Japan Data

Majority of Health Insurance Associations of Large Corporations in the Red

Economy Politics Society Health

The pending crisis in financing public health care in Japan was projected to hit around 2022 as the bulk of baby boomers generation will join the ranks of the elderly, but has come sooner than expected due to the COVID-19 pandemic.

Estimates by the National Federation of Health Insurance Societies indicate that the COVID-19 pandemic is accelerating Japan’s health insurance woes. In fiscal 2021, a whopping 1,080, or 78% of the nation’s 1,387 health-insurance unions composed of employees of large companies, are expected to post deficits.

During the pandemic, revenue from insurance premiums have fallen year on year by 2.6% to more than ¥8 trillion. This revenue, which is connected to employee salaries and bonuses, fell sharply in industries like hospitality, food-service, retail, and entertainment that have been severely affected by the spread of the coronavirus. Meanwhile, the trend toward higher health-care expenditures continues as Japanese society ages. The current account balance shows a deficit of ¥509.8 billion, twice the deficit of ¥230.6 billion incurred the previous year.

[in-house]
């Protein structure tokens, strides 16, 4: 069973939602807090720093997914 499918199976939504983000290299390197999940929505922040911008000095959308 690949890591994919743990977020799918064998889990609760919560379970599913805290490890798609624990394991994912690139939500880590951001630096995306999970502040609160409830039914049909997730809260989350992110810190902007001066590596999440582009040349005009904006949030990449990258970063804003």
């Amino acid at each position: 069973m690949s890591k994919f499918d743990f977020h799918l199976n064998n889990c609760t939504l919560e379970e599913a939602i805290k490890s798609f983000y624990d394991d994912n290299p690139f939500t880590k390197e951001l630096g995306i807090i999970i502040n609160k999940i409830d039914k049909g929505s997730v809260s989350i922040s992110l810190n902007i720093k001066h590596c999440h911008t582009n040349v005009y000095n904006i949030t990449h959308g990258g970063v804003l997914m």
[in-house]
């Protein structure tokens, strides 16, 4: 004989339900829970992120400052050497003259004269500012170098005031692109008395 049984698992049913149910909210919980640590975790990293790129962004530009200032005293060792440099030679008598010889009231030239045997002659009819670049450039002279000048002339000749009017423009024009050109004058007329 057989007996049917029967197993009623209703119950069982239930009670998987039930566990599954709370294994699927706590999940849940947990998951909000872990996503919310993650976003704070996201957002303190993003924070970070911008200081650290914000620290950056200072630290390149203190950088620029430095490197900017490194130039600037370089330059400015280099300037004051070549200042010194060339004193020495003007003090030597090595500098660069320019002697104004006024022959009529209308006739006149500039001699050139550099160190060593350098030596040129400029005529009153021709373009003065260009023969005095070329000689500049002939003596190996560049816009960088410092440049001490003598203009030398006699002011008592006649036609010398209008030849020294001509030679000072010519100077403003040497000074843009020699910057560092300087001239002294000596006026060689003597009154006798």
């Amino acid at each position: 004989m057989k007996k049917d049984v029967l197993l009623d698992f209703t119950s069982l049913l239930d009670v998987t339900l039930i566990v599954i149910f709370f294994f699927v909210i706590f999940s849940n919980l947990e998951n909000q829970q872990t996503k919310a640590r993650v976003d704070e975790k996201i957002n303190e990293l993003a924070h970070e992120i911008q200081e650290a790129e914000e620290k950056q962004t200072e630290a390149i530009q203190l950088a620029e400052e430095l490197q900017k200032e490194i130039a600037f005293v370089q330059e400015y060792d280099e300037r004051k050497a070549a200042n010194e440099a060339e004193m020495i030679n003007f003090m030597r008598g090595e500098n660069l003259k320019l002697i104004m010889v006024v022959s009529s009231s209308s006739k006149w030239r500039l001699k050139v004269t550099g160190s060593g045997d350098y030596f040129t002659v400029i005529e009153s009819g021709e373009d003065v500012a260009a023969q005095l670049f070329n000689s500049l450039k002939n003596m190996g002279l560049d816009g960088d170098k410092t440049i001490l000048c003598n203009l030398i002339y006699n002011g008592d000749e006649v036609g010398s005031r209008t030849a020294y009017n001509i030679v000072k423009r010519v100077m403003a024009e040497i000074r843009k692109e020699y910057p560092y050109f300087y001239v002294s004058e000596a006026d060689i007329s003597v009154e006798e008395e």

The situation has forced many health insurance associations to raise premiums to cover shortfalls. The average rate in real terms, which reflects the difference between revenue and expenditures after raising premiums, rose year on year by 0.35 percentage points to 10.6%, marking the first time it has exceeded 10%. The average premium rate is 10% for the Japan Health Insurance Association, composed of employees of small and medium-sized businesses. Experts warn that if the upward trend continues, the added financial pressure on health insurance associations will cause some to fold.

(Translated from Japanese. Banner photo © Pixta.)

elderly aging society COVID-19